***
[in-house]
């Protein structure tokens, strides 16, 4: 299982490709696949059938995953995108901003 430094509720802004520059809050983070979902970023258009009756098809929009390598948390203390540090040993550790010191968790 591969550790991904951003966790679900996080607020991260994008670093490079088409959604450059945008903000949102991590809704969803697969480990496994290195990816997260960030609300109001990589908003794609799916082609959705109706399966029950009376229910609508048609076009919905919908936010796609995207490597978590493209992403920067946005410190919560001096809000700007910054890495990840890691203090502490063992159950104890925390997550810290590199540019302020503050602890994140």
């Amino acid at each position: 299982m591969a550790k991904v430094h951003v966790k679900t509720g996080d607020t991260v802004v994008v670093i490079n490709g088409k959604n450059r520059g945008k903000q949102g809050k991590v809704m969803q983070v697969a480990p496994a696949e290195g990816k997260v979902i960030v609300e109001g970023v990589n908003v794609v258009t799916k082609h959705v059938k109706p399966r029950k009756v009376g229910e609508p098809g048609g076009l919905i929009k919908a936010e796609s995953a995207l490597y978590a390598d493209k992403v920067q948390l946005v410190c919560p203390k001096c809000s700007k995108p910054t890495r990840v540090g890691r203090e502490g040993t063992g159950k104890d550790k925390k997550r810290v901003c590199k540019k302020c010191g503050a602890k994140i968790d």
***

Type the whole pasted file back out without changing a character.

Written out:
[in-house]
């Protein structure tokens, strides 16, 4: 299982490709696949059938995953995108901003 430094509720802004520059809050983070979902970023258009009756098809929009390598948390203390540090040993550790010191968790 591969550790991904951003966790679900996080607020991260994008670093490079088409959604450059945008903000949102991590809704969803697969480990496994290195990816997260960030609300109001990589908003794609799916082609959705109706399966029950009376229910609508048609076009919905919908936010796609995207490597978590493209992403920067946005410190919560001096809000700007910054890495990840890691203090502490063992159950104890925390997550810290590199540019302020503050602890994140």
């Amino acid at each position: 299982m591969a550790k991904v430094h951003v966790k679900t509720g996080d607020t991260v802004v994008v670093i490079n490709g088409k959604n450059r520059g945008k903000q949102g809050k991590v809704m969803q983070v697969a480990p496994a696949e290195g990816k997260v979902i960030v609300e109001g970023v990589n908003v794609v258009t799916k082609h959705v059938k109706p399966r029950k009756v009376g229910e609508p098809g048609g076009l919905i929009k919908a936010e796609s995953a995207l490597y978590a390598d493209k992403v920067q948390l946005v410190c919560p203390k001096c809000s700007k995108p910054t890495r990840v540090g890691r203090e502490g040993t063992g159950k104890d550790k925390k997550r810290v901003c590199k540019k302020c010191g503050a602890k994140i968790d």